By Laura J. Keller, Bloomberg News
Wells Fargo & Co., contending with lawsuits and federal probes into a retail banking scandal, persuaded James Strother to postpone his retirement as general counsel, which had been set for the end of the year.
“In light of recent events the decision has been made to have Jim Strother remain with the company and continue to serve as our general counsel,” said Peter Gilchrist, a bank spokesman.
Strother, 65, “has agreed to do so.”
The San Francisco-based bank faced a torrent of public and political criticism after agreeing to pay $185 million in September to settle claims that employees may have opened more than 2 million unauthorized accounts. John Stumpf resigned as chairman and chief executive officer, leaving Chief Operating Officer Tim Sloan to lead the company as its new CEO.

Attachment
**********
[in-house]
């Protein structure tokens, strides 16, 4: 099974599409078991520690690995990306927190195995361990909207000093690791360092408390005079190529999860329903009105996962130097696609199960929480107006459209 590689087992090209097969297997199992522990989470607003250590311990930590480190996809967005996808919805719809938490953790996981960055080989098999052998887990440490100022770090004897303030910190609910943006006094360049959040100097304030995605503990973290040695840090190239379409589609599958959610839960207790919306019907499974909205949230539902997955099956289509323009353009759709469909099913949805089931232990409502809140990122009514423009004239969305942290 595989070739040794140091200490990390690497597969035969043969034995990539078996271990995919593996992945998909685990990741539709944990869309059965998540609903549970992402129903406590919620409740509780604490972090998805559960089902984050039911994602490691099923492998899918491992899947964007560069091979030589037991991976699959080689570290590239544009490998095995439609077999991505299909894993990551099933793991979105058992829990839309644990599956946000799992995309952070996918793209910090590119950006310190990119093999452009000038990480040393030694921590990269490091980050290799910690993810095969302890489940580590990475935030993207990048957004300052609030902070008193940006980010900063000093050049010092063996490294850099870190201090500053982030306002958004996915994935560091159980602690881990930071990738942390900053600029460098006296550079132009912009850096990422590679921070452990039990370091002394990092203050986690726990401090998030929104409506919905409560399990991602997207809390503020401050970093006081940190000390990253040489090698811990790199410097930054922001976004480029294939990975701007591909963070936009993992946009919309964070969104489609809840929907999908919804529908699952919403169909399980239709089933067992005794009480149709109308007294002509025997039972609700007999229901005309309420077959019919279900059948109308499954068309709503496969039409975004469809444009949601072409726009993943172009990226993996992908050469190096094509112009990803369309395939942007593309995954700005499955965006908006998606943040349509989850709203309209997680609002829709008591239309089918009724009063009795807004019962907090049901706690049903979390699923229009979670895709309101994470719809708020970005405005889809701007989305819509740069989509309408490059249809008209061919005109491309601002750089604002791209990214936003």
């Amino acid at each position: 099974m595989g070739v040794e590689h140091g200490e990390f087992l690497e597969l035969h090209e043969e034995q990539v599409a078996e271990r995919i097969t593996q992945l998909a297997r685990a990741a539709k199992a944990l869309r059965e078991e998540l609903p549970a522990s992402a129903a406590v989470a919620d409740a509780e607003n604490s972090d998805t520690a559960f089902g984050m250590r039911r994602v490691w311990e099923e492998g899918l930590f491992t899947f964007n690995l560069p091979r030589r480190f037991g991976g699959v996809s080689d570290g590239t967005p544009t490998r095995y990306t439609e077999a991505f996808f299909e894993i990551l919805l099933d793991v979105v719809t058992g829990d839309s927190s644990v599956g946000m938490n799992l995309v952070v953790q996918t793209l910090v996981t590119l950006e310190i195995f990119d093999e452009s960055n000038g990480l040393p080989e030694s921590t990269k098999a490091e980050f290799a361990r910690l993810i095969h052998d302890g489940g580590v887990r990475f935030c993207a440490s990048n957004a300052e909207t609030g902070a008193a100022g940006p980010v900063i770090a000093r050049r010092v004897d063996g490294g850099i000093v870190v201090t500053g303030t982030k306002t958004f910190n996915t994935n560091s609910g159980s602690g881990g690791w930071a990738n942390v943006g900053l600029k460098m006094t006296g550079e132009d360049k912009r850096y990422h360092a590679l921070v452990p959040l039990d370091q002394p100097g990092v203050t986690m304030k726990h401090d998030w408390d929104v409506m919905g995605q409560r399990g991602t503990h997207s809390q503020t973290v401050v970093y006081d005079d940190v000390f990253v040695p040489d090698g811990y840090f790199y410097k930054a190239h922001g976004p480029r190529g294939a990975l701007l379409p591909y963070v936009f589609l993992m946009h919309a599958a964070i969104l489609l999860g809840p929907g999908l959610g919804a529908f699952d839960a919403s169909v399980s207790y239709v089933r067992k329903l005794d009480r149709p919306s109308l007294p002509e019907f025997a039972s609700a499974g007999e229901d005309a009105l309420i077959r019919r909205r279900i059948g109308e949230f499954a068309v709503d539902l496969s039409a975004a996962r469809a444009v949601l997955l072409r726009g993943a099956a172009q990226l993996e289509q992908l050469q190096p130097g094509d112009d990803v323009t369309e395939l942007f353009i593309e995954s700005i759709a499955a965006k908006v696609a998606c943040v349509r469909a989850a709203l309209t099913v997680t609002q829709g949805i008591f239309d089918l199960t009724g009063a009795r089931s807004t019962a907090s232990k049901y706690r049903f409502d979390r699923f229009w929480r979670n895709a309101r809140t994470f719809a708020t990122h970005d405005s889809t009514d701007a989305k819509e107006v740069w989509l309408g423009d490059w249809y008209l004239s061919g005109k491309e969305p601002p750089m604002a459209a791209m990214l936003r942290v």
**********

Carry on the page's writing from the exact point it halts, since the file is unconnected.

The lender, which fired 5,300 employees for alleged sales- practice abuses over five years, still faces related investigations by the U.S. Department of Justice, Department of Labor and Securities and Exchange Commission. It’s also fielding lawsuits on behalf of customers and former staff.
Wells Fargo executive officers and operating committee members are expected under company policy to retire by age 65, Gilchrist said. That’s being waived in Strother’s case. Reuters reported the move earlier Wednesday.
Strother became the lender’s general counsel in late 2003.
He had been its deputy general counsel before that and had earlier served in legal roles with the bank’s predecessor firm.
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